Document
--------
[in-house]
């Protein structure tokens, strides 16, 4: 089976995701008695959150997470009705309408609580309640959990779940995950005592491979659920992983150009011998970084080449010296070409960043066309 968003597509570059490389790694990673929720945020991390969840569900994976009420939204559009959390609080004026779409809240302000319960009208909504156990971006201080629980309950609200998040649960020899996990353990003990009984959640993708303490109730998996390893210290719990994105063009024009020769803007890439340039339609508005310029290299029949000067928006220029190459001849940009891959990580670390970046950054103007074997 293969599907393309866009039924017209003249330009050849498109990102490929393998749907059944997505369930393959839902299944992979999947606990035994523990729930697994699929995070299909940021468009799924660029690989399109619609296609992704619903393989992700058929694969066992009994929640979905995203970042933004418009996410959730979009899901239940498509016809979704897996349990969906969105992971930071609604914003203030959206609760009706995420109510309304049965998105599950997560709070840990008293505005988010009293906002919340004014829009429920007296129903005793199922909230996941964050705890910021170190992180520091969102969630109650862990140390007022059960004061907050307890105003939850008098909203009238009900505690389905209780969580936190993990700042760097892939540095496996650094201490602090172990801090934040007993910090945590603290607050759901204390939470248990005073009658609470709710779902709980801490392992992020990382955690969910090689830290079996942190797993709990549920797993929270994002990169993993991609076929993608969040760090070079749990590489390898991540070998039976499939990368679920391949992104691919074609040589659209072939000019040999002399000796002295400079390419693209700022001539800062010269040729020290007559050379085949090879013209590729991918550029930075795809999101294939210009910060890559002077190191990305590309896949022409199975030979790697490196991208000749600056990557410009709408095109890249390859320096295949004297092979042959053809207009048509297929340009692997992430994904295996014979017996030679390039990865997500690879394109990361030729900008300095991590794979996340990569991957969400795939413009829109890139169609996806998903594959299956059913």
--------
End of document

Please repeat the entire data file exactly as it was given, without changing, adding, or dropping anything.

[in-house]
């Protein structure tokens, strides 16, 4: 089976995701008695959150997470009705309408609580309640959990779940995950005592491979659920992983150009011998970084080449010296070409960043066309 968003597509570059490389790694990673929720945020991390969840569900994976009420939204559009959390609080004026779409809240302000319960009208909504156990971006201080629980309950609200998040649960020899996990353990003990009984959640993708303490109730998996390893210290719990994105063009024009020769803007890439340039339609508005310029290299029949000067928006220029190459001849940009891959990580670390970046950054103007074997 293969599907393309866009039924017209003249330009050849498109990102490929393998749907059944997505369930393959839902299944992979999947606990035994523990729930697994699929995070299909940021468009799924660029690989399109619609296609992704619903393989992700058929694969066992009994929640979905995203970042933004418009996410959730979009899901239940498509016809979704897996349990969906969105992971930071609604914003203030959206609760009706995420109510309304049965998105599950997560709070840990008293505005988010009293906002919340004014829009429920007296129903005793199922909230996941964050705890910021170190992180520091969102969630109650862990140390007022059960004061907050307890105003939850008098909203009238009900505690389905209780969580936190993990700042760097892939540095496996650094201490602090172990801090934040007993910090945590603290607050759901204390939470248990005073009658609470709710779902709980801490392992992020990382955690969910090689830290079996942190797993709990549920797993929270994002990169993993991609076929993608969040760090070079749990590489390898991540070998039976499939990368679920391949992104691919074609040589659209072939000019040999002399000796002295400079390419693209700022001539800062010269040729020290007559050379085949090879013209590729991918550029930075795809999101294939210009910060890559002077190191990305590309896949022409199975030979790697490196991208000749600056990557410009709408095109890249390859320096295949004297092979042959053809207009048509297929340009692997992430994904295996014979017996030679390039990865997500690879394109990361030729900008300095991590794979996340990569991957969400795939413009829109890139169609996806998903594959299956059913």